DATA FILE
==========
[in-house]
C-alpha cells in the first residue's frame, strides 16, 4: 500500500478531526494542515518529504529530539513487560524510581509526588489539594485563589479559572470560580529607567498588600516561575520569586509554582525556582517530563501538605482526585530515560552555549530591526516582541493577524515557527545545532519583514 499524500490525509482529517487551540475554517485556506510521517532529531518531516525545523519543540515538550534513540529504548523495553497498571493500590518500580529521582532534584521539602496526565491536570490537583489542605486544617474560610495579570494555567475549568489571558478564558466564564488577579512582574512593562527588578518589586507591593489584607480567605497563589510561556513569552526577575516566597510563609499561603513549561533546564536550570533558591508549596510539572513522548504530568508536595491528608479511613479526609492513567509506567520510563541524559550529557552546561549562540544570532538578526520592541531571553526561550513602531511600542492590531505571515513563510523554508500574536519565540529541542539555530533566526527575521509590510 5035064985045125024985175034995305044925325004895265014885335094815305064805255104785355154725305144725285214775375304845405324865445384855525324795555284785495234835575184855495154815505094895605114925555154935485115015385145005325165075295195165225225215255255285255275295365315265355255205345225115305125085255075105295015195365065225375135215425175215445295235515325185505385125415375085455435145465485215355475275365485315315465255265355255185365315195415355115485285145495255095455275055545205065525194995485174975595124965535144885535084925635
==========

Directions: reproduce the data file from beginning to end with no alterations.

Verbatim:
[in-house]
C-alpha cells in the first residue's frame, strides 16, 4: 500500500478531526494542515518529504529530539513487560524510581509526588489539594485563589479559572470560580529607567498588600516561575520569586509554582525556582517530563501538605482526585530515560552555549530591526516582541493577524515557527545545532519583514 499524500490525509482529517487551540475554517485556506510521517532529531518531516525545523519543540515538550534513540529504548523495553497498571493500590518500580529521582532534584521539602496526565491536570490537583489542605486544617474560610495579570494555567475549568489571558478564558466564564488577579512582574512593562527588578518589586507591593489584607480567605497563589510561556513569552526577575516566597510563609499561603513549561533546564536550570533558591508549596510539572513522548504530568508536595491528608479511613479526609492513567509506567520510563541524559550529557552546561549562540544570532538578526520592541531571553526561550513602531511600542492590531505571515513563510523554508500574536519565540529541542539555530533566526527575521509590510 5035064985045125024985175034995305044925325004895265014885335094815305064805255104785355154725305144725285214775375304845405324865445384855525324795555284785495234835575184855495154815505094895605114925555154935485115015385145005325165075295195165225225215255255285255275295365315265355255205345225115305125085255075105295015195365065225375135215425175215445295235515325185505385125415375085455435145465485215355475275365485315315465255265355255185365315195415355115485285145495255095455275055545205065525194995485174975595124965535144885535084925635